WHEREFORE, a decision is hereby rendered in favor of the JANDUSAYS and against the SALVAS:

1. Dismissing the action of the SALVAS against the JANDUSAYS in Civil Case No. R-667, with costs against the former in favor of the latter;

2. Declaring the annulment and the consequent cancellation of Transfer Certificate of Title No. T-5420 in the name of the SALVAS over the land in question, as to Parcel No. 1 described therein which is the land in litigation;

3. Ordering the Register of Deeds of Oriental Mindoro to issue a new Transfer Certificate of Title on the same Parcel No. 1 of Transfer Certificate of Title No. T-5420 in the name of JANDUSAYS, specially, Gregorio Jandusay, Demetria Jandusay, Eusebio Jandusay and Leonila Fabro, pro-indiviso in equal parts; and

4. Condemning the SALVAS in Civil Case No. R-668 to pay the costs thereof to the JANDUSAYS in said case.

No pronouncement as to damages in both cases, R-667 and R668.

Both the SALVAS and the JANDUSAYS appealed to the Court of Appeals. 8 There, their appeals ran an uncertain course; there was no little divergence of views among the magistrates regarding the merits of their appeals; first, judgment was rendered in favor of the JANDUSAYS; but in the end, the SALVAS prevailed.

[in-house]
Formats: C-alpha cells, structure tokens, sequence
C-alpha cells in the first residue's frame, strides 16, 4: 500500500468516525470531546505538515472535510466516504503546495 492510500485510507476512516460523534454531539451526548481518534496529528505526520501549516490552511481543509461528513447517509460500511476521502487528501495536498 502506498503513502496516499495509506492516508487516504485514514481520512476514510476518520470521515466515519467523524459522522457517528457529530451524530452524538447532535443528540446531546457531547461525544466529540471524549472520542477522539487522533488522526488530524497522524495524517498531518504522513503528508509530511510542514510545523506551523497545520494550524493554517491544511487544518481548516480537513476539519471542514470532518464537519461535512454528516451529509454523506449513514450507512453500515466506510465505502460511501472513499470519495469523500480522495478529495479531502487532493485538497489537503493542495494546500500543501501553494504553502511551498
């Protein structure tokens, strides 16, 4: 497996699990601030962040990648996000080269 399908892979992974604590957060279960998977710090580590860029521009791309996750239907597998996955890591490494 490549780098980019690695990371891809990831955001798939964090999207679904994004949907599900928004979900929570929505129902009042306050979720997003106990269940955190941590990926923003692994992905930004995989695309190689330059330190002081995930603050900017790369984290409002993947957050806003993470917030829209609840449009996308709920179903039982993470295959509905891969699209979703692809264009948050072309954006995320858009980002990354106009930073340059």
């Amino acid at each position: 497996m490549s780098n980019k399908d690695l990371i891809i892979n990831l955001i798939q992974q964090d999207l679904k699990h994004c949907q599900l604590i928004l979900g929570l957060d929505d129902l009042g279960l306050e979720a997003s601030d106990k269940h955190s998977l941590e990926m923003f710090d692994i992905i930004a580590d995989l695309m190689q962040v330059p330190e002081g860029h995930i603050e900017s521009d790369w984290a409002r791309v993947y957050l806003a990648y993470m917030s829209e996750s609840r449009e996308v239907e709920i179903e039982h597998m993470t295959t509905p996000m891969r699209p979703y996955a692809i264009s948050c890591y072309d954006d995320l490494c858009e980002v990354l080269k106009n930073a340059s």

The three (3) justices of the division to which the appeal was initially assigned could not agree on a unanimous verdict; 9 hence, a special division of five (5) had to be constituted. The special division's joint judgment on the appeals was pronounced on November 8, 1976, on a vote of three to two: the ponente was Agcaoili, J., with whom concurred Fernandez and Domondon, JJ., and San Diego and Melencio-Herrera, JJ., dissented. Said judgment affirmed the decision of the Trial Court in toto. The SALVAS moved for reconsideration on November 29, 1976. 10 Their motion remained unresolved for about eight (8) months. In the interim Mr. Justice Fernandez was appointed to the Supreme Court and Mr. Justice Domondon retired; and Messrs. Justices Hugo Gutierrez, Jr. and Ricardo C. Puno were selected to take their place, by a re-raffle. 11 Thereafter the special division ("Former Special Fourth Division") deliberated on the SALVAS' motion for reconsideration. Mr. Justice Agcaoili voted to deny the motion for reconsideration. However, the four (4) others, Mme. Justices San Diego and Melencio-Herrera, and Messrs. Justices Gutierrez and Puno, voted to grant the motion. On this basis, a Resolution was drawn up by the Justice Melencio-Herrera; but at the time of its promulgation on February 28, 1978, Messrs. Justices Agcaoili and Puno had already presented their candidacies for the Interim Batasang Pambansa and consequently ceased to be members of the Court of Appeals; hence, the Resolution was signed only by the three (3) remaining Justices composing the special division of five, it being pointed out that this number was, by the way, sufficient for the pronouncement of a judgment in accordance with Section 2, Rule 51 of the Rules of Court. 12